Illisidi from The Foreigner series by C.J. Cherryh
This is another extraordinary series. I need to catch up on it, because I’ve read the first six, but now realise to my foreignerdelight that since I last read them, Cherryh has written a whole bunch more. Yippee! These books are about a human outpost on a planet already settled by tall, predatory dark-skinned aliens who use numbers and maths to make sense of their world. The protagonist is the diplomat, Bren Cameron, who lives among them, constantly striving to ensure communications between the two species stays peaceful. Illisidi is grandmother to the ruler, a stately, enigmatic lady very heavily involved in politics. Scary and stately by turns, she is intrigued by Bren. Cherryh is superb at writing tension and miscommunication.

The Fithp from Footfall by Larry Niven and Jerry Pournelle
footfallThis famous alien invasion book lodges in my mind as the elephant-like aliens may superficially resemble the grazing beasts that live in Africa and Asia, but the Fithp are far more lethal. They don’t understand the concept of diplomacy, regarding species as either prey or predators. Prey are to be turned into useful slaves and predators are to be subjugated. A frightening species I loved to hate…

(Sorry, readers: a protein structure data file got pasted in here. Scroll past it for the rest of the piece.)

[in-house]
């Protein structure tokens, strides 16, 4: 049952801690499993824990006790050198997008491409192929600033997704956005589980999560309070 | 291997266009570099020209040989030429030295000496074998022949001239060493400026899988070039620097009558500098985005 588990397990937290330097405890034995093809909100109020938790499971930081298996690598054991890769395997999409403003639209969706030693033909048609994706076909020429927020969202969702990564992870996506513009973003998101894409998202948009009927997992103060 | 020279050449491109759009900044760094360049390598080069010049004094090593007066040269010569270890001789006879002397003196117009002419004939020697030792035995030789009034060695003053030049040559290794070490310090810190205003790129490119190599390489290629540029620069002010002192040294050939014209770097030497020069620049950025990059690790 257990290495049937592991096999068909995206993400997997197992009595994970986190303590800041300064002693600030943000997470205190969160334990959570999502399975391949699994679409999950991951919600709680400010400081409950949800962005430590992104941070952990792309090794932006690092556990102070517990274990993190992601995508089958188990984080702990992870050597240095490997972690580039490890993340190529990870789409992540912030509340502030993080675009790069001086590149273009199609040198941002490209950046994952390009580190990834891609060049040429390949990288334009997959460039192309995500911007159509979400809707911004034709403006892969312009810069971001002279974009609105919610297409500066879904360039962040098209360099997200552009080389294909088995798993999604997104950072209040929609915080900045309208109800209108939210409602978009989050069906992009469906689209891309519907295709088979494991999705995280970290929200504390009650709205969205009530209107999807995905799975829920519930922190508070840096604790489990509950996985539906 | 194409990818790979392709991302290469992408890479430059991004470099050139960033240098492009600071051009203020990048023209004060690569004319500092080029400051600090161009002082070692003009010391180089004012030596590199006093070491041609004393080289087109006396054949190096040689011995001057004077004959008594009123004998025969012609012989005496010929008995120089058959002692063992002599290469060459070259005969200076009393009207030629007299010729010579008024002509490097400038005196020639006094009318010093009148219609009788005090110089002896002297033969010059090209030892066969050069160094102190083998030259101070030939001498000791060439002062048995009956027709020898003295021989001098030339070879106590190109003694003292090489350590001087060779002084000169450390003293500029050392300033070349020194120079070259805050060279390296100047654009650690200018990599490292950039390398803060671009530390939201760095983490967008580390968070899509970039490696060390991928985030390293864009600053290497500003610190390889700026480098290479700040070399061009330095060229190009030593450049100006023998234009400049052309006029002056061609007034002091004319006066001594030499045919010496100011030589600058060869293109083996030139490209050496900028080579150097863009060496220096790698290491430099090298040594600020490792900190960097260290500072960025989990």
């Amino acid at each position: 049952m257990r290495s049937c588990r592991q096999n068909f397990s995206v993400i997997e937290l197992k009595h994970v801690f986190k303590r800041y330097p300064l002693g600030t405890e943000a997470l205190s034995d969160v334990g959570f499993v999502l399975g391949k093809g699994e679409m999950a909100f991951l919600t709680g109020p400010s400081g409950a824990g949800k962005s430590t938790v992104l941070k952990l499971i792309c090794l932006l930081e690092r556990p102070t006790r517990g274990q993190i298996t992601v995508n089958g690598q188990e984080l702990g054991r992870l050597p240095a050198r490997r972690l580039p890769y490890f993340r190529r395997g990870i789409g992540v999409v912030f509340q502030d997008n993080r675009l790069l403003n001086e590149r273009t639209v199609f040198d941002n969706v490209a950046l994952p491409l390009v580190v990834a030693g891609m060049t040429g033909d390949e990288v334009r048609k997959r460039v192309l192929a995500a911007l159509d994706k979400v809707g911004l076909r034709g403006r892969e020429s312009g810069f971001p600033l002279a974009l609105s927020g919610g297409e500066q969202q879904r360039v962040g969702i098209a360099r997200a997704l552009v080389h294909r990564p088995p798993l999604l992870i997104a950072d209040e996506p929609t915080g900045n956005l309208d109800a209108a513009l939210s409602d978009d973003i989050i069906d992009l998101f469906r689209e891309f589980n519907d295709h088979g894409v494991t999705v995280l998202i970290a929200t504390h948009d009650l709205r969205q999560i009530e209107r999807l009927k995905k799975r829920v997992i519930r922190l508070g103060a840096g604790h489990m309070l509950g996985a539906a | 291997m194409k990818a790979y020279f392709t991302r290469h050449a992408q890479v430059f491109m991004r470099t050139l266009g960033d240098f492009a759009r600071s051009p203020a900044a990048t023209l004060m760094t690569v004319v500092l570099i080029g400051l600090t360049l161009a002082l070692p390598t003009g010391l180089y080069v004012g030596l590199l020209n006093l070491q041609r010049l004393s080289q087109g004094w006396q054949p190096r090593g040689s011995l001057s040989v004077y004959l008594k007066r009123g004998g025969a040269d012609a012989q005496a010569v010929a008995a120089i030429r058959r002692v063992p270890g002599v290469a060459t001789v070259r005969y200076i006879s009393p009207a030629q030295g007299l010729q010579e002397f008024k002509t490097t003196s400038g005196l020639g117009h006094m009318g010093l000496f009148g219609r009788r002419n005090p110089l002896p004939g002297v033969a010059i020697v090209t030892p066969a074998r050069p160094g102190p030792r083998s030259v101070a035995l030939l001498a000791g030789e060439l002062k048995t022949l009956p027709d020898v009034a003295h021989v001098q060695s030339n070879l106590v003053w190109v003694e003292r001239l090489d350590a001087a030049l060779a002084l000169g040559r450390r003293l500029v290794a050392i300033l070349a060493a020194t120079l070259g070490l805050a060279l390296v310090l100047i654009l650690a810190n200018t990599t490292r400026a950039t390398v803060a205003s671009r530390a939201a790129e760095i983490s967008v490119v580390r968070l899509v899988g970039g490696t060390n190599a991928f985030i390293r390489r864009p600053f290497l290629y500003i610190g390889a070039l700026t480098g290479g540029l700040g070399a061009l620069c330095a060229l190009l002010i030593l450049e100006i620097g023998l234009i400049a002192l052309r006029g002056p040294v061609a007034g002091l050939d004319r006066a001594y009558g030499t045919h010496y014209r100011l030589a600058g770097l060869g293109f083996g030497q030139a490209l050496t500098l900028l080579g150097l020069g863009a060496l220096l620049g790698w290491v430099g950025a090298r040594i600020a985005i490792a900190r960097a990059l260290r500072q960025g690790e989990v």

The Thranx from the Humanx Commonwealth series by Alan Dean FosterNorcrystaltears
These insectoid species stumble across a human crew while waging war with the AAnn. After scooping them up, they tweak humanity’s DNA a tad and then forge a close alliance with them. Foster is one of a handful of science fiction authors completely comfortable with producing a whole slew of remarkable and original alien lifeforms, but the Thranx is the one that stick in my mind.

The Ariekei from Embassytown by China Miéville
EmbassytownThis is another book about a small enclave on a planet already settled by an alien species, but differs markedly from Cherryh’s Foreigner series in all sorts of important ways. The Hosts are large, powerful crablike creatures, who communicate with pairs of specially raised and trained humans. Until it all goes terribly wrong when a new pair of ambassadors turn up from off-planet and attempt to communicate with the Hosts… This offering blew me away with its sheer inventiveness and worldbuilding – particularly around the alien species. Miéville has also lots of interesting things to say about language and how it is used, along the way. Read my review here.